If there’s any hope for music as a force for social change, Wet Lips are at the front of the line. Since forming in 2012, they’ve been pillars of Australia’s surging feminist punk movement, rallying ferocious crowds to their shows (and annual festival, Wetfest) with songs that punch up with devastating accuracy. Led by guitarist Grace Kindellan and bassist Jenny McKechnie and recorded with recently departed drummer Mohini Hillyer of HABITS, Wet Lips' self-titled debut is a mix of pub-rock guts and punk-rock sneer that charts the particular feeling of living in marginalised bodies, charging those bodies with the energy to kick back.
Wet Lips switches off between savage critiques and furious, howling anthems. Where lead single ‘Can’t Take It Any More’ is a brutal dismantling of middle class posers trying to wring credibility out of a pair of ripped jeans, ‘Period’ is a vivid hurricane of menstrual imagery. Where ‘Hysteria’ is guttural, bitter and sarcastic, its chorus wailed until it loses all shape, ‘When I See You’ bubbles with caution, nerves, and anticipation. What binds them is their musical signature. Wet Lips rips from start to finish: the distorted crunch of Kindellan’s riffs circle McKechnie’s racing bass lines, anchored on one side by the pummelling energy of Hillyer’s drums, soaring on the other with the tag-team vocals of the band’s leads.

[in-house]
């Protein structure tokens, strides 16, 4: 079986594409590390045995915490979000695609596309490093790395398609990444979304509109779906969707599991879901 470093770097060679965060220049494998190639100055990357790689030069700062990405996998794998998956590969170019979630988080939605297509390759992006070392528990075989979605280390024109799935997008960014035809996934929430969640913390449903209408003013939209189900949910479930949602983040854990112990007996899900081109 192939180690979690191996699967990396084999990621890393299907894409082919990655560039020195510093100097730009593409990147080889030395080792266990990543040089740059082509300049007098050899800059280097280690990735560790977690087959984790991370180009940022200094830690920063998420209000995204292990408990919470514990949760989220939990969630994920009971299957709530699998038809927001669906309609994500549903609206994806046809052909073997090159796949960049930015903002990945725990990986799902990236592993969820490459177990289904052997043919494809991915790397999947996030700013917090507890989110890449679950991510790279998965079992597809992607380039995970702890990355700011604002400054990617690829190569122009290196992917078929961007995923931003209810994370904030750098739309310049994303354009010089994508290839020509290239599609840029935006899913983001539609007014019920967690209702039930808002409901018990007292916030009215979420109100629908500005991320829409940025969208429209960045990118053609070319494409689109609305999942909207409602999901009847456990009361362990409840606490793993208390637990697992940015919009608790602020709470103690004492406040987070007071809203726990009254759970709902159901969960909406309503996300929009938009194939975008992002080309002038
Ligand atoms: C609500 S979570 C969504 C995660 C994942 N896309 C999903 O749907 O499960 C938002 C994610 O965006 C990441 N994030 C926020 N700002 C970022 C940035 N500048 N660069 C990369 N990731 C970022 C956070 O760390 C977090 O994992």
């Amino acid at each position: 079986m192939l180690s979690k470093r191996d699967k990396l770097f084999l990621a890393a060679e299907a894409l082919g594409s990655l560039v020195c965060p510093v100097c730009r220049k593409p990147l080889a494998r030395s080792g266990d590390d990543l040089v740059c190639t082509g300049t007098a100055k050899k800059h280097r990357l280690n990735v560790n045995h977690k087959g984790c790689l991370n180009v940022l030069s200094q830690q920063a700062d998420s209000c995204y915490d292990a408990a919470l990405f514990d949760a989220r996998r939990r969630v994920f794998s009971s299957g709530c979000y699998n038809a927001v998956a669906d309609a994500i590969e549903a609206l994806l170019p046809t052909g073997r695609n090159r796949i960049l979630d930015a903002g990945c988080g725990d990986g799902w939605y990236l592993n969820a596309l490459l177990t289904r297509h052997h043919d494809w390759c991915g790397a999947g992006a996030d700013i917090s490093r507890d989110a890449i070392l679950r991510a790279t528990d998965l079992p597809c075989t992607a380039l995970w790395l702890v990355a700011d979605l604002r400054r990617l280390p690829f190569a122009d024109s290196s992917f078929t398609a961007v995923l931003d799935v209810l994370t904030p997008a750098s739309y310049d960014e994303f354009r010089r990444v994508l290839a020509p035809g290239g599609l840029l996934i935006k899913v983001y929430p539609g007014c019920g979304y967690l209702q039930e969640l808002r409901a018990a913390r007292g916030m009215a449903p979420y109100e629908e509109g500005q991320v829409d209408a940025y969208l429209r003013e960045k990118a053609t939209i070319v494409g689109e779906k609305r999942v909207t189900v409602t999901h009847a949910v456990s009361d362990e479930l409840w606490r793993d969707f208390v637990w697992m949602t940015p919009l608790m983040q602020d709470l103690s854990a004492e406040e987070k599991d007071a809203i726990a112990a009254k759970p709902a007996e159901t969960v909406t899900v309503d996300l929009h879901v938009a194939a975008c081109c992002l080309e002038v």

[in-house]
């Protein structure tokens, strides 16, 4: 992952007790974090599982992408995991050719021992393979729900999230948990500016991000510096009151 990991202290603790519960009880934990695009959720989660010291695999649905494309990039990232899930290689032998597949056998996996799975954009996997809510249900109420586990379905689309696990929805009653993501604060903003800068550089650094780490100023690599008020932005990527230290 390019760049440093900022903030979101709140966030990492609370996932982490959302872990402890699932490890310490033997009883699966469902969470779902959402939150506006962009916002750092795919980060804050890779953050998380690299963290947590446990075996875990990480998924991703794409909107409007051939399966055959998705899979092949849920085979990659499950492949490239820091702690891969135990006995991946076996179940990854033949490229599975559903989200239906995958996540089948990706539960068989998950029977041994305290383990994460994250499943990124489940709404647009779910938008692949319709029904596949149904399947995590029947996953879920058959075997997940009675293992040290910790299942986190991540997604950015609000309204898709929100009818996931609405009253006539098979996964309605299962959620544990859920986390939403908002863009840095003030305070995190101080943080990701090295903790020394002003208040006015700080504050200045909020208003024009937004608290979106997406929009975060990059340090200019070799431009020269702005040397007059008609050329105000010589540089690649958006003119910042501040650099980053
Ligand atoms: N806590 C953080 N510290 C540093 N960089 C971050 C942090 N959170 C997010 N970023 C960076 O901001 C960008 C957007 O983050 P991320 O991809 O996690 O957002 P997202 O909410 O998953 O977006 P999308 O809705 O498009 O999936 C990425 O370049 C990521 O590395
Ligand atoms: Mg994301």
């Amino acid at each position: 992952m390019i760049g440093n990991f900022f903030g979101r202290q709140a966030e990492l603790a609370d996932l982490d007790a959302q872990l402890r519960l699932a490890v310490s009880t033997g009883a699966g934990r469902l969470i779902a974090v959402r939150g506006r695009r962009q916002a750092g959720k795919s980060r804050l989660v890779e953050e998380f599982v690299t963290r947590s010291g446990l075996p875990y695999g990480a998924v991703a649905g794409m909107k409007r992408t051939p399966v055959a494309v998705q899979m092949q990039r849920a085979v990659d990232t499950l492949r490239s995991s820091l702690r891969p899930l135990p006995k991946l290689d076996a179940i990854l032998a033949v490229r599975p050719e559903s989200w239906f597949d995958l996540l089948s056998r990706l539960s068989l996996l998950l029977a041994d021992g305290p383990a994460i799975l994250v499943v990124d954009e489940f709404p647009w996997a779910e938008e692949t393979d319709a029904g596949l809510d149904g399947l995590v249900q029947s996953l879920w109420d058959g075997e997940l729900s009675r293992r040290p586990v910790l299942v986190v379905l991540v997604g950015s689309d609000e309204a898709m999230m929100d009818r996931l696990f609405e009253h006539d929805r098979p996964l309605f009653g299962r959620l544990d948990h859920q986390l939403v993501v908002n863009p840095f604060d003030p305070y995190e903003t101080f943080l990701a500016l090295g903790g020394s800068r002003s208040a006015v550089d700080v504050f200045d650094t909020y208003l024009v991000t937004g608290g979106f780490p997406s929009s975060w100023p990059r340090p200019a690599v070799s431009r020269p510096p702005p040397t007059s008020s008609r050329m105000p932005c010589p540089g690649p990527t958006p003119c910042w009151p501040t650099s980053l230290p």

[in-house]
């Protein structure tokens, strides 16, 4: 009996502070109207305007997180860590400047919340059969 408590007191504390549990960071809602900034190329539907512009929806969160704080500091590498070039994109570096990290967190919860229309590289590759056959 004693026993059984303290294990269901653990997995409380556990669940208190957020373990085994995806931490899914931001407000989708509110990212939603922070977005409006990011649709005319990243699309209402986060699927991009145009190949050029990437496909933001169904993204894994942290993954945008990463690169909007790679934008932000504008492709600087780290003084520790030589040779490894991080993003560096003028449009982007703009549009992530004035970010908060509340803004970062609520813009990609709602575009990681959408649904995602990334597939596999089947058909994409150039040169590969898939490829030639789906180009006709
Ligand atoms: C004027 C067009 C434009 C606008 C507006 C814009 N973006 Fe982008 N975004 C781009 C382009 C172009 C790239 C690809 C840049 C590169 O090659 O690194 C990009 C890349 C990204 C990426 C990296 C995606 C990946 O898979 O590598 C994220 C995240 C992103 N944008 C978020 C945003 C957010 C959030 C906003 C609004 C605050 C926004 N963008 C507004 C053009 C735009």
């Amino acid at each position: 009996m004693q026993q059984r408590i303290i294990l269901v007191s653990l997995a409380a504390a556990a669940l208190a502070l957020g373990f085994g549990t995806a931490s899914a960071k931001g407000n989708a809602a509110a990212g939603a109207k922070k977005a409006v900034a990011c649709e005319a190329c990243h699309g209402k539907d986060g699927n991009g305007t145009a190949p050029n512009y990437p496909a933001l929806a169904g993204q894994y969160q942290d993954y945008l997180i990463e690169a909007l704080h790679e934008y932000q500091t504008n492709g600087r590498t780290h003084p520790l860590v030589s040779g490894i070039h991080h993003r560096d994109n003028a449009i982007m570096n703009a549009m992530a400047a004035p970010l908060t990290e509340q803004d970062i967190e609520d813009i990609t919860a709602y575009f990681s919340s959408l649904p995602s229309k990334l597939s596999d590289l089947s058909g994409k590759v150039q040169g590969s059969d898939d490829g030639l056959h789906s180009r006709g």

Wet Lips is a record of three people growing from thrashing out garage songs for the sake of it to becoming an archetype of contemporary punk. It’s also a record of the band’s first life: with Girl Crazy’s Georgia Maggie taking over on the drums, Wet Lips is as much a commemoration of Hillyer’s five years with the band as a promise of what comes next. That’s more ferocious shows, more biting critique, more songs that imagine rock as a means of finding power in a powerless society. Wet Lips arrives bursting with personality and wit - an antidote to the putrid state of the world.